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Traders work the floor at the New York Stock Exchange in New York.


On the first day of the first U.S. government shutdown in 17 years, investors took a jaded view of the latest standoff gripping Congress.

The risk aversion and flight to safety typically resulting from bouts of political paralysis were noticeably absent. Fear skipped this one.

"The investing community have been elevated to veteran status when it comes to disruptions, uncertainty and political dysfunction," said Eric Lascelles, chief economist at RBC Global Asset Management. "I think the market is better able to slough over these things than it might have been a few years ago."

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Failure to reach a budget compromise triggered a partial shutdown of the federal government on Tuesday, forcing as many as one million workers off the job and stalling some federal programs.

Fundamental disagreement on government spending has bogged down Congress ever since the Republican Party took control of the House of Representatives in 2010.

Partisan animosity turned fiscal disputes into outright standoffs over a potential government shutdown in April, 2011, the debt ceiling negotiations in August, 2011, and the "fiscal cliff" in December, 2012. In each instance, market volatility was quelled as eventual agreements minimized the economic fallout.

This time around, investors don't seem in the mood to panic. Quite the opposite.

U.S. and Canadian stock indexes were up on the day, U.S. 10-year Treasury yields inched higher, and even the VIX volatility index, which is considered a gauge of investor anxiety, fell considerably.

The costs of a short suspension of government services alone wouldn't be sufficient to change any economic forecasts. At about $300-million (U.S.) a day in lost output, the price of a one-week shutdown would amount to only about 0.1 of a percentage point of fourth-quarter GDP, Mr. Lascelles said.

The real threat of political gridlock is that it could imperil an agreement on raising the debt ceiling before the U.S. runs out of borrowing capacity on Oct. 17. "Running an immediate balanced budget would mean slashing outlays by more than $600-billion at annual rates, or roughly 4 per cent of U.S. GDP, enough to cause a recession if it persisted," Avery Shenfeld, chief economist of CIBC World Markets, said in a note.

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Investors clearly don't think that is going to happen. At least not yet. Right now, they have every reason to think that legislators will come to their senses before it's too late, Mr. Lascelles said.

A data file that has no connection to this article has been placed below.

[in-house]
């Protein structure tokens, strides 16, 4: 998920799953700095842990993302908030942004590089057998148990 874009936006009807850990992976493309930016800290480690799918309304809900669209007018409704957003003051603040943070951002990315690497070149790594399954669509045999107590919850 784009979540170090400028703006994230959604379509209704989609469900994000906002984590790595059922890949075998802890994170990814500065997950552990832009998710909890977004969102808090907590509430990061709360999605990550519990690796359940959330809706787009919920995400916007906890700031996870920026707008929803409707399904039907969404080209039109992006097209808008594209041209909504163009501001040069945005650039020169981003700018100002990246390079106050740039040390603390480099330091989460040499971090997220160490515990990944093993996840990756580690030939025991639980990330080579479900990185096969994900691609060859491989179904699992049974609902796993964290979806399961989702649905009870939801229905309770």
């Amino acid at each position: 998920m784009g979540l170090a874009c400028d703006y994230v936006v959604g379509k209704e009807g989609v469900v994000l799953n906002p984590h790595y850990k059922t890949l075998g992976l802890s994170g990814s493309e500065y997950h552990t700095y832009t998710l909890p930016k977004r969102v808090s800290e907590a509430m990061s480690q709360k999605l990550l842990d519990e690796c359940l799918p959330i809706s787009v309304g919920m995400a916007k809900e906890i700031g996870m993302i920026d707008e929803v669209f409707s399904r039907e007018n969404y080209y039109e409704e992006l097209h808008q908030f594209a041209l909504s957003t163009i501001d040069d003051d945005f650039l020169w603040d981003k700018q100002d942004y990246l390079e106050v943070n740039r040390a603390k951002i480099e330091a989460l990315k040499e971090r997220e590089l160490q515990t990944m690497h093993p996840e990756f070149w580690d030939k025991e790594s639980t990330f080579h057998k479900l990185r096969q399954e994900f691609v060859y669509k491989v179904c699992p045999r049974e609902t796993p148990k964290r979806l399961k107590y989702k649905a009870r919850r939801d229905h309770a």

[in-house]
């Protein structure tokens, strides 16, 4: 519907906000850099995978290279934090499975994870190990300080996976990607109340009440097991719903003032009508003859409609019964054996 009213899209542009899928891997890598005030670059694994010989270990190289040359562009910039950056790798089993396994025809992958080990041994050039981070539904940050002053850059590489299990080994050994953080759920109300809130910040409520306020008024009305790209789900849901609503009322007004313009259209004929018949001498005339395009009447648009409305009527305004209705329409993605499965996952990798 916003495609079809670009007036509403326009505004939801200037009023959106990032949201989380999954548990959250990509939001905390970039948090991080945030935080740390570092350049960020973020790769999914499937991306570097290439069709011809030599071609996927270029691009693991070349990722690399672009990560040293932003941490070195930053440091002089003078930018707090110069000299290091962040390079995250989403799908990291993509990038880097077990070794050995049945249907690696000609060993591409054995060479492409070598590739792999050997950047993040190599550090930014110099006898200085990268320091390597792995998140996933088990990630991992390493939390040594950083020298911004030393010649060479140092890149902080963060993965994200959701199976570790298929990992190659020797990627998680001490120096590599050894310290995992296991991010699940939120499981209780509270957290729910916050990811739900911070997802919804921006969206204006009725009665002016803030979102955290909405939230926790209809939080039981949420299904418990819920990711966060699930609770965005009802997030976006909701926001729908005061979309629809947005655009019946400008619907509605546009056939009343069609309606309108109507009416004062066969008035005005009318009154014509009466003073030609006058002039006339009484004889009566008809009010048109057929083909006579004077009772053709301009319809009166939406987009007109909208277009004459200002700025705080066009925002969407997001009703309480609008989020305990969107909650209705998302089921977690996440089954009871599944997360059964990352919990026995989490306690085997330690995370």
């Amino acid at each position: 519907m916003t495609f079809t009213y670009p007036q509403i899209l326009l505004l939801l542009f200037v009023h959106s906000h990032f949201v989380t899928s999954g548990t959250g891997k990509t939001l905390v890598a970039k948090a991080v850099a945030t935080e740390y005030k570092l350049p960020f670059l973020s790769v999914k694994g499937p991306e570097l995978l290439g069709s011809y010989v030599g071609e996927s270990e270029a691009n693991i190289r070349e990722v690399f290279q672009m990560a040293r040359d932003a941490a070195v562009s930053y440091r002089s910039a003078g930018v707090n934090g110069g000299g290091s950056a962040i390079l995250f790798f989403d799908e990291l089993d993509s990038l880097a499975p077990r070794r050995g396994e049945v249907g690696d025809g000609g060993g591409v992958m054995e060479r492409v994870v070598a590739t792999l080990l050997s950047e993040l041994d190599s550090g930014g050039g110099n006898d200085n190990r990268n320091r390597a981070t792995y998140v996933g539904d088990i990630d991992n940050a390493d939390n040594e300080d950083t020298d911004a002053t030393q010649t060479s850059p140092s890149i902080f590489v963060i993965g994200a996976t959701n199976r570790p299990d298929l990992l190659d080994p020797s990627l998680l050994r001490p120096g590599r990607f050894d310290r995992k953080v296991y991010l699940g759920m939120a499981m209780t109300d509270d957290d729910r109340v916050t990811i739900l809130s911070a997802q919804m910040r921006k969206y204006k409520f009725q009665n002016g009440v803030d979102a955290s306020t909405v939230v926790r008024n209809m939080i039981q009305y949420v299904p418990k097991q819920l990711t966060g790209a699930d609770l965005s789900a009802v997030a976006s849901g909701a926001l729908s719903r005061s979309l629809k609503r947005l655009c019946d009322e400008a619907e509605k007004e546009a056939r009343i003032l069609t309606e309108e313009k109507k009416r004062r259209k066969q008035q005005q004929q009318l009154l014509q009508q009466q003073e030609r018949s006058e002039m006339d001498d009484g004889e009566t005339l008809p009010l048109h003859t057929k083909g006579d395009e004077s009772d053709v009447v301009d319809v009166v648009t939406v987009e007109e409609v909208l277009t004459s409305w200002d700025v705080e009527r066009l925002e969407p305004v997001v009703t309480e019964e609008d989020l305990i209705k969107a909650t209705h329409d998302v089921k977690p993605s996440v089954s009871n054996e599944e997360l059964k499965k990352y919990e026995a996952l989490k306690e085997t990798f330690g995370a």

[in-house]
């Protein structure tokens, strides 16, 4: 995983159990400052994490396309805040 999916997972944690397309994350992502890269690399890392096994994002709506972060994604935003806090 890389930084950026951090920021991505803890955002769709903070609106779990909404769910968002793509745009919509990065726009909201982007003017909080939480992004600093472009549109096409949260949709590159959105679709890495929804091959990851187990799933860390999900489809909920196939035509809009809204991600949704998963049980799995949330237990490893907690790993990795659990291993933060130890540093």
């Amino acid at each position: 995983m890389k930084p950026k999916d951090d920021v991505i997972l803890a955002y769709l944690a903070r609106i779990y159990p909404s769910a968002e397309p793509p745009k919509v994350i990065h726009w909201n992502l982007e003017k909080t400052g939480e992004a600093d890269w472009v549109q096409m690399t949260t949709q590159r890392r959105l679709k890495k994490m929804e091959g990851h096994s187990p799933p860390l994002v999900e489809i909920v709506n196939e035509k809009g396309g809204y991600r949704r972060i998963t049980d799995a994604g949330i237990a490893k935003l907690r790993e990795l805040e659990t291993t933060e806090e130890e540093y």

"The basic line of thinking is that the public will be fed up with these political antics before the debt ceiling, limiting the ability of anyone to create real problems."

Political brinkmanship has not gone over well among constituents and fear of voter reprisal is a powerful motivator, Mr. Lascelles said. "It has held us in good stead through some pretty scary times over the past few years."

Others are leery of giving Congress the benefit of the doubt.

"Markets are thinking this is more noise than actual risk. I'm not so sure that's the case," said Michael Gregory, senior economist at BMO Nesbitt Burns.

A technical default whereby the United States must make selective payments is highly improbable and an outright default is even less likely, he said. But the risks are higher than they were a week ago.

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"If there's one thing the global financial crisis has taught us, very small probabilities of something really, really bad happening, can [have an] impact," Mr. Gregory said.

Up to about two weeks of a government shutdown could be sustained before the costs begin to register as more than a rounding error and the debt ceiling deadline gets uncomfortably close. "A couple of weeks and people start to get nervous," Mr. Gregory said.

Fitch Ratings warned on Tuesday that a failure to agree promptly to a debt ceiling increase could be met with a downgrade. That would align the ratings agency to Standard & Poor's, which stripped the United States of its top-notch credit rating two years ago. "This sort of political brinkmanship is the dominant reason the rating is no longer 'AAA,'" S&P's research team said on Monday.

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About the Author
Investing reporter

Tim Shufelt joined the Globe and Mail in August, 2013, primarily to cover investments for Report on Business. Prior to the Globe, he worked as a staff writer at Canadian Business magazine, a business reporter at the Financial Post, and covered city news and courts for the Ottawa Citizen. More


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